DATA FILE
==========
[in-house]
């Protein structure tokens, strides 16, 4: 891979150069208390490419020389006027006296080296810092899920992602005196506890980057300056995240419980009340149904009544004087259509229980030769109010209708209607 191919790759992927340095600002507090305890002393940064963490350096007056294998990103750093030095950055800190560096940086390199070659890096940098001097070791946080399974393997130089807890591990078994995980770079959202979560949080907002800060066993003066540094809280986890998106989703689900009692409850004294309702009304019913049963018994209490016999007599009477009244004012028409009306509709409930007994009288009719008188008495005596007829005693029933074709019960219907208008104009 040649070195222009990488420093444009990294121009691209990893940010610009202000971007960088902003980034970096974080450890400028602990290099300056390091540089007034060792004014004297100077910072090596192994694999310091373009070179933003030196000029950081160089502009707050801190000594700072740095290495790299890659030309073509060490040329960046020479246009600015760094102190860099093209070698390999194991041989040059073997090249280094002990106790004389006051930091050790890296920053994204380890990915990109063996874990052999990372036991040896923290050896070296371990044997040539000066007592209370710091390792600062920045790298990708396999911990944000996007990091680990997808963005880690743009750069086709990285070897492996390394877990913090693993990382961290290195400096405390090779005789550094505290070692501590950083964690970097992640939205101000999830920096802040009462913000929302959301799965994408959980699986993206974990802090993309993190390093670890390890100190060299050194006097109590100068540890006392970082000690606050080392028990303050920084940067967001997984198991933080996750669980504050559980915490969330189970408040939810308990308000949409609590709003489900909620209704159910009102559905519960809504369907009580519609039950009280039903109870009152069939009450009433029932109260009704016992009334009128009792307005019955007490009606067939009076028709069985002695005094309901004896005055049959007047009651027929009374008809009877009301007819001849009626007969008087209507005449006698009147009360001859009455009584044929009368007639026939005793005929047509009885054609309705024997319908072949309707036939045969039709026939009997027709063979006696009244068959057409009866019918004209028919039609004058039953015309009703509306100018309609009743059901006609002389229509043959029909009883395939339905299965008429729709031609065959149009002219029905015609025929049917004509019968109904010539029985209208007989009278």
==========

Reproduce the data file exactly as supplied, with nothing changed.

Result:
[in-house]
């Protein structure tokens, strides 16, 4: 891979150069208390490419020389006027006296080296810092899920992602005196506890980057300056995240419980009340149904009544004087259509229980030769109010209708209607 191919790759992927340095600002507090305890002393940064963490350096007056294998990103750093030095950055800190560096940086390199070659890096940098001097070791946080399974393997130089807890591990078994995980770079959202979560949080907002800060066993003066540094809280986890998106989703689900009692409850004294309702009304019913049963018994209490016999007599009477009244004012028409009306509709409930007994009288009719008188008495005596007829005693029933074709019960219907208008104009 040649070195222009990488420093444009990294121009691209990893940010610009202000971007960088902003980034970096974080450890400028602990290099300056390091540089007034060792004014004297100077910072090596192994694999310091373009070179933003030196000029950081160089502009707050801190000594700072740095290495790299890659030309073509060490040329960046020479246009600015760094102190860099093209070698390999194991041989040059073997090249280094002990106790004389006051930091050790890296920053994204380890990915990109063996874990052999990372036991040896923290050896070296371990044997040539000066007592209370710091390792600062920045790298990708396999911990944000996007990091680990997808963005880690743009750069086709990285070897492996390394877990913090693993990382961290290195400096405390090779005789550094505290070692501590950083964690970097992640939205101000999830920096802040009462913000929302959301799965994408959980699986993206974990802090993309993190390093670890390890100190060299050194006097109590100068540890006392970082000690606050080392028990303050920084940067967001997984198991933080996750669980504050559980915490969330189970408040939810308990308000949409609590709003489900909620209704159910009102559905519960809504369907009580519609039950009280039903109870009152069939009450009433029932109260009704016992009334009128009792307005019955007490009606067939009076028709069985002695005094309901004896005055049959007047009651027929009374008809009877009301007819001849009626007969008087209507005449006698009147009360001859009455009584044929009368007639026939005793005929047509009885054609309705024997319908072949309707036939045969039709026939009997027709063979006696009244068959057409009866019918004209028919039609004058039953015309009703509306100018309609009743059901006609002389229509043959029909009883395939339905299965008429729709031609065959149009002219029905015609025929049917004509019968109904010539029985209208007989009278």